Easy Accurate Reading and Writing of Floating-Point Numbers
Presented here are algorithms for converting between (decimal) scientific-notation and (binary) IEEE-754 double-precision floating-point numbers. These algorithms are much simpler than those previously published. The values are stable under repeated conversions between the formats. The scientific representations generated have only the minimum number of mantissa digits needed to convert back to the original binary values.
In both How to Read Floating-Point Numbers Accurately and Printing floating-point numbers quickly and accurately the key issue is that successive rounding operations do not have the same effect as a single rounding operation.
The algorithms from both papers are iterative and complicated. The read and write algorithms presented here do at most 2 and 4 bignum divisions, respectively. Over the range of IEEE-754 double-precision numbers, the largest intermediate bignum is 339 decimal digits (1126 bits). This is not large for bignums, being orders of magnitude smaller than the precisions which get speed benefits from FFT multiplication.
Both reading and writing of floating-point numbers can involve
division of numbers larger than can be stored in the
floating-point registers, causing rounding at undesired points of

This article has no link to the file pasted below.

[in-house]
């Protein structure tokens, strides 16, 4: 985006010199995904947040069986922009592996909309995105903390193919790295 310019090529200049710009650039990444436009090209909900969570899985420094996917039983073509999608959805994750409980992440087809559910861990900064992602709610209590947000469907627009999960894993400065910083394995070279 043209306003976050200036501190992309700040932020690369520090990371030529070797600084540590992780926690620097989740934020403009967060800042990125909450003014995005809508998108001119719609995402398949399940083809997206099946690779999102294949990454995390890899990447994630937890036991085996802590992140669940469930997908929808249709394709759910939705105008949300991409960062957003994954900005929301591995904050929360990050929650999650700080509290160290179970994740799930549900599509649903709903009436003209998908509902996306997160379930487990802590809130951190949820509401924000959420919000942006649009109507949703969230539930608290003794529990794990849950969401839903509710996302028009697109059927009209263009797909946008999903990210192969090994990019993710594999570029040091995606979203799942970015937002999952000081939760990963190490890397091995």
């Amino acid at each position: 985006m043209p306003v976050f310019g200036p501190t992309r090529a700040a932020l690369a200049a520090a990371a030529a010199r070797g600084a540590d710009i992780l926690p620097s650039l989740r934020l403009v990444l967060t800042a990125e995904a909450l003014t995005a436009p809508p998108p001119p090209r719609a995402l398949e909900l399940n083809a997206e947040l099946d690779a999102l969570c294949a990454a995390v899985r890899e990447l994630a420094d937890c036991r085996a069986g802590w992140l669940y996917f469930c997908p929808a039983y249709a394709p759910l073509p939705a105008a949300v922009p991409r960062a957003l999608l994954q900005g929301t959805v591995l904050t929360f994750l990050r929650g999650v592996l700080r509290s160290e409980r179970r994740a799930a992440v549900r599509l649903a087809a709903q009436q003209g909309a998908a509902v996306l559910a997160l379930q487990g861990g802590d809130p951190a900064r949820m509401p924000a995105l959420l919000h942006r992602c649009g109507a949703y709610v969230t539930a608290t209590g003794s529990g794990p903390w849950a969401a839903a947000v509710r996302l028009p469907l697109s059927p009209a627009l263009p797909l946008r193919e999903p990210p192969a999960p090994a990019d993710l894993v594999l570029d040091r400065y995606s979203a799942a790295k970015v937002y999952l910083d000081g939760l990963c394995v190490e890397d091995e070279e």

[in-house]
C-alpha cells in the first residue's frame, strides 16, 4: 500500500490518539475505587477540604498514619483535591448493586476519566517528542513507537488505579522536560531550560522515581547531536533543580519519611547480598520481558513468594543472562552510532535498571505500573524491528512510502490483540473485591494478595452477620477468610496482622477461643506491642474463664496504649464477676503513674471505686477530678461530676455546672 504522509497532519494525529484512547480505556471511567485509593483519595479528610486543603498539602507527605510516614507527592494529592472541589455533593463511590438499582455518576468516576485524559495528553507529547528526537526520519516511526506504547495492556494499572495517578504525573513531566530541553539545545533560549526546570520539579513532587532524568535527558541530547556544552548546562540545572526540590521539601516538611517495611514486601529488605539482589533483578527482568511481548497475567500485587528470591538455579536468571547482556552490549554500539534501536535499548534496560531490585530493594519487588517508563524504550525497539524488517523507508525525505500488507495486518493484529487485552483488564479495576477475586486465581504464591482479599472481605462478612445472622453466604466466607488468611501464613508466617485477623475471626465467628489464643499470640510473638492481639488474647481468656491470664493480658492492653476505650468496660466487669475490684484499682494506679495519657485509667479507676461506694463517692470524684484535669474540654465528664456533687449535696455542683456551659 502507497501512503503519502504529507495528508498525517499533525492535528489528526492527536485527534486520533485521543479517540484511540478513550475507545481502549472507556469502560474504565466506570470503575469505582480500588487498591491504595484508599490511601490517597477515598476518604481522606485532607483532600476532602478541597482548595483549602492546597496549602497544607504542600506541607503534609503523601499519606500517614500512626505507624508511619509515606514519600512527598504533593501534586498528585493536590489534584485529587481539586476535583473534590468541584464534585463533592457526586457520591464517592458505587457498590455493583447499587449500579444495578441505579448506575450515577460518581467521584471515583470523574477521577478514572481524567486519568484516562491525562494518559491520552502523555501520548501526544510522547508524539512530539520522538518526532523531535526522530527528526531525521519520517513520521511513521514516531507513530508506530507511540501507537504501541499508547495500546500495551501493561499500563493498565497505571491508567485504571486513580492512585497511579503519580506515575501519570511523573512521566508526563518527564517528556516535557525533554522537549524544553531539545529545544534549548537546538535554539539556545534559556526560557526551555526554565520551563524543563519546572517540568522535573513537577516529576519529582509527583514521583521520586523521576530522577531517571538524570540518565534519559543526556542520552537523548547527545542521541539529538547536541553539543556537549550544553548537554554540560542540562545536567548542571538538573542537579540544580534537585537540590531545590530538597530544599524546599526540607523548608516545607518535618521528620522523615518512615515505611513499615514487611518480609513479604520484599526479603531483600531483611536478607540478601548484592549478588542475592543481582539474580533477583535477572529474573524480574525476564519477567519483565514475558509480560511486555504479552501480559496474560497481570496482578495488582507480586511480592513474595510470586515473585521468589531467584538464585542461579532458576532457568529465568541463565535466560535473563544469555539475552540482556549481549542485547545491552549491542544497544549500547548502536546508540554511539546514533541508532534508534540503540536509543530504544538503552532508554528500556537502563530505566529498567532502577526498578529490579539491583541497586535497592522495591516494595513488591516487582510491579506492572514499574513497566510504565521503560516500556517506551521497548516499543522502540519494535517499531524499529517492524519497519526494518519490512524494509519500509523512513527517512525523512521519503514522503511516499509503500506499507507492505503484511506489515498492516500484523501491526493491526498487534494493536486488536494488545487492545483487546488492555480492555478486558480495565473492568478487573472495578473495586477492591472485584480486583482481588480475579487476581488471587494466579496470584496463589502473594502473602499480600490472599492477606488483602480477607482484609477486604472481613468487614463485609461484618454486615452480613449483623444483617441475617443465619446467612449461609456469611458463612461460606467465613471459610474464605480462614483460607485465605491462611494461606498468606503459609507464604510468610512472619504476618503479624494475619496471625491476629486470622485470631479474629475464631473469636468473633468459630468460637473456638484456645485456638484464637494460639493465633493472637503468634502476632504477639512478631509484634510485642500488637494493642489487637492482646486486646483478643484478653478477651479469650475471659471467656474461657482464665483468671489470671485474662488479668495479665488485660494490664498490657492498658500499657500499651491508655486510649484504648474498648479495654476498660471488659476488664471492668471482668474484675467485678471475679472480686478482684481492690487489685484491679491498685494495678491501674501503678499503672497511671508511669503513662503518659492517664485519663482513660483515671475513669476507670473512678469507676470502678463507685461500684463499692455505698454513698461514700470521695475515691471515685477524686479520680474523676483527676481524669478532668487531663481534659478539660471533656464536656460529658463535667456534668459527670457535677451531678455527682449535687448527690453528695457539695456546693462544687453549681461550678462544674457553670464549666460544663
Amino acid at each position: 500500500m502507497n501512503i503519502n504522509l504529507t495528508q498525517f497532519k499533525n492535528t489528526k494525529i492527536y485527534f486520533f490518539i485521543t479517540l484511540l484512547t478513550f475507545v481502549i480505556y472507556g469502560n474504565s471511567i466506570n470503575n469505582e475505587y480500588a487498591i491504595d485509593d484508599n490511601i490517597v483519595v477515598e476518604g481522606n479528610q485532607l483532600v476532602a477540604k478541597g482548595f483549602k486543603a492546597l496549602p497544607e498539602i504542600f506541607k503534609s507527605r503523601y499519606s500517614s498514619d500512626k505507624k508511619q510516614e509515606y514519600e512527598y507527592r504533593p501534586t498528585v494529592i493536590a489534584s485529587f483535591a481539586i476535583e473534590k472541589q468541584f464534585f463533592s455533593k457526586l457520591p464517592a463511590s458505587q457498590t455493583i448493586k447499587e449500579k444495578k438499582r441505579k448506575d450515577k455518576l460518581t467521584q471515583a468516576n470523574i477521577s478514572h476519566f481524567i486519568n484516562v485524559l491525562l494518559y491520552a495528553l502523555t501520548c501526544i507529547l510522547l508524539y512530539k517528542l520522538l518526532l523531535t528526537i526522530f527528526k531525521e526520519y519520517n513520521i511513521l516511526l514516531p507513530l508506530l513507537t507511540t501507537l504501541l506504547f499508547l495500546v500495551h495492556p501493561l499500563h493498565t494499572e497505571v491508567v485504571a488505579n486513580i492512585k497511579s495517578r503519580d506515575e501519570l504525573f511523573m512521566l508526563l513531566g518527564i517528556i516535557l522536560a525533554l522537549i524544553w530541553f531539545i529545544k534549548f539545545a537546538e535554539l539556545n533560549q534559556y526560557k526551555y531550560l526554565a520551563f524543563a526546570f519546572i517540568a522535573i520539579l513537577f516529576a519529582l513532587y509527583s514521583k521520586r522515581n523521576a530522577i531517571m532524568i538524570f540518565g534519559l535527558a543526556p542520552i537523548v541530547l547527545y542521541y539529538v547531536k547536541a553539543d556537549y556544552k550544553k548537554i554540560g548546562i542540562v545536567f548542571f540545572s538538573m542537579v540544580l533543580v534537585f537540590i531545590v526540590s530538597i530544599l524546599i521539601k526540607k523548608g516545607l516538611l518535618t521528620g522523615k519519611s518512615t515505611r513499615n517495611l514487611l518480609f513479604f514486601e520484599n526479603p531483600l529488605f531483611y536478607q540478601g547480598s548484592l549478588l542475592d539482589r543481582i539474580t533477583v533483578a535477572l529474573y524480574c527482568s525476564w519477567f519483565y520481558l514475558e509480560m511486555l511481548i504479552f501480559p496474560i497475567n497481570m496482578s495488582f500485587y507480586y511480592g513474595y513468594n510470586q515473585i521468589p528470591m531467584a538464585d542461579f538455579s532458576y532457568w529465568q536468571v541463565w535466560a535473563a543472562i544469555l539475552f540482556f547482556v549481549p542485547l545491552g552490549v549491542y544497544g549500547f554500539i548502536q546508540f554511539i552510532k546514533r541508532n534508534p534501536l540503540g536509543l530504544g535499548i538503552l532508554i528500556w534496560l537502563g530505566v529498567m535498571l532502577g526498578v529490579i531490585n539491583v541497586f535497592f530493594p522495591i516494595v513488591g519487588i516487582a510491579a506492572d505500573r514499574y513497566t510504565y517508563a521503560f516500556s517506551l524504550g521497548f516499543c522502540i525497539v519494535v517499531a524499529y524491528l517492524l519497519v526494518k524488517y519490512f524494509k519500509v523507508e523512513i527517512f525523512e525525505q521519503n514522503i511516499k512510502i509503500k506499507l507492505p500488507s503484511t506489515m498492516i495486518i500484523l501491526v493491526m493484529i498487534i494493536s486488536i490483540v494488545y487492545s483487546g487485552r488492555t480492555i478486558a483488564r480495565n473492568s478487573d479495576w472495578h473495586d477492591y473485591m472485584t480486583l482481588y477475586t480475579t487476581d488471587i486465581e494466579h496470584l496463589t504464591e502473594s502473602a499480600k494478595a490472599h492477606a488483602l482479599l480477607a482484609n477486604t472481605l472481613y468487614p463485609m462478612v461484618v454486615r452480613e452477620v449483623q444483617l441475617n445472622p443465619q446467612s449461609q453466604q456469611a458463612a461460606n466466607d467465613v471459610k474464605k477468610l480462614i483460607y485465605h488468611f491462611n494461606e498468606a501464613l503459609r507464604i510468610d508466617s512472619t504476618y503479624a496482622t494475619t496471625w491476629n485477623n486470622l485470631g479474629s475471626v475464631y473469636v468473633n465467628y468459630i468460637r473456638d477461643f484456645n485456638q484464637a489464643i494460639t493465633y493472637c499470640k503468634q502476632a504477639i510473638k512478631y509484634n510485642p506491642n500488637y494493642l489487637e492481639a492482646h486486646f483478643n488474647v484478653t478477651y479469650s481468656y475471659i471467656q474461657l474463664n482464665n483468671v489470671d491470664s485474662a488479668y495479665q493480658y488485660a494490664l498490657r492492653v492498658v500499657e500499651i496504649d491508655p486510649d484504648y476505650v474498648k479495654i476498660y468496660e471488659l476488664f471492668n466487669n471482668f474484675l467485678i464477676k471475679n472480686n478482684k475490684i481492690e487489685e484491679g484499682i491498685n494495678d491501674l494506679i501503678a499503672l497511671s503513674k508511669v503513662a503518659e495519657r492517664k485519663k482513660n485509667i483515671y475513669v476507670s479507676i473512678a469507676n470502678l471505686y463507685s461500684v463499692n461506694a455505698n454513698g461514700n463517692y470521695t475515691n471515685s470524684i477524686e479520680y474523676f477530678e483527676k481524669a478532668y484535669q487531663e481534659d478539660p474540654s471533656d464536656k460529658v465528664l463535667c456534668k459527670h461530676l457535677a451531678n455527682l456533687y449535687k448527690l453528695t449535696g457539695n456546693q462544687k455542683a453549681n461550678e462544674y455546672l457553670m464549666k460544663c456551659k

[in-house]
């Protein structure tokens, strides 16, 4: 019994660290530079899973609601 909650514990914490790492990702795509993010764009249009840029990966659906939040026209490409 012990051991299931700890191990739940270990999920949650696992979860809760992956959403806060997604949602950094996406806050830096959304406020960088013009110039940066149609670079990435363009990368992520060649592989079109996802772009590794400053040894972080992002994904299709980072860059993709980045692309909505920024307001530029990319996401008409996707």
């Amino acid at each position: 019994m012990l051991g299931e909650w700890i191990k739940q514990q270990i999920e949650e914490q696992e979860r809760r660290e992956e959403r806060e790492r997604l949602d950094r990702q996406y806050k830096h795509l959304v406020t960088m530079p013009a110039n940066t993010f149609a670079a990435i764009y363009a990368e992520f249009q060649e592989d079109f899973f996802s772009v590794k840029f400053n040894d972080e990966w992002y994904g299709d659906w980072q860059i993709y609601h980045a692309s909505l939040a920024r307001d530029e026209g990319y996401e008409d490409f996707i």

Bignums (arbitrary precision integers) can perform division of large
integers without rounding. What is needed is a bignum
division-with-rounding operator, called
here. It can be implementated in Scheme as
(define (round-quotient num den) (define quo (quotient num den)) (if ((if (even? quo) > >=) (* (abs (remainder num den)) 2) (abs den)) (+ quo (if (eqv? (negative? num) (negative? den)) 1 -1)) quo))
If the remainder is more than half of the denominator, then it
rounds up; if it is less, then it rounds down; if it is equal, then
it rounds to even. These are the same rounding rules as
IEEE Standard for Binary Floating-Point Arithmetic
(754-1985) and the
The algorithms presented here use the integer-length function from Common-Lisp and the SLIB Scheme Library:
Returns the number of bits neccessary to represent n.
Example:(integer-length #b10101010) ⇒ 8 (integer-length 0) ⇒ 0 (integer-length #b1111) ⇒ 4
For positive argument n,
The algorithms also use
ldexp (from C). Here is Scheme
;; ldexp() from C. (define (ldexp bmant bexp) (define DBL_MIN_10_EXP -1074) (if (> DBL_MIN_10_EXP (* -2 (abs bexp))) (* (* 1. bmant (expt 2 (quotient bexp 2))) (expt 2 (- bexp (quotient bexp 2)))) (* 1. bmant (expt 2 bexp))))
The conditional in
ldexp is in order to work
with bexp values where 2bexp is out
of floating-point range.
The algorithm to convert a positive integer mantissa and integer exponent (of 10) to a floating-point number is straightforward.
;; dbl-mant-dig is the number of bits in the mantissa field of the ;; floating-point format. (define dbl-mant-dig 53) ;; Given positive integer mantissa MANT and exponent (of 10) POINT, ;; find the closest binary floating-point number. ;; bex is the binary shift for quo=mant/scl; bex is negative. (define (mantexp->dbl mant point) (if (>= point 0) (exact->inexact (* mant (expt 10 point))) (let* ((scl (expt 10 (- point))) (bex (- (integer-length mant) (integer-length scl) dbl-mant-dig)) (num (* mant (expt 2 (- bex)))) (quo (round-quotient num scl))) (cond ((> (integer-length quo) dbl-mant-dig) ;too many bits of quotient (set! bex (+ 1 bex)) (set! quo (round-quotient num (* scl 2))))) (ldexp (exact->inexact quo) bex))))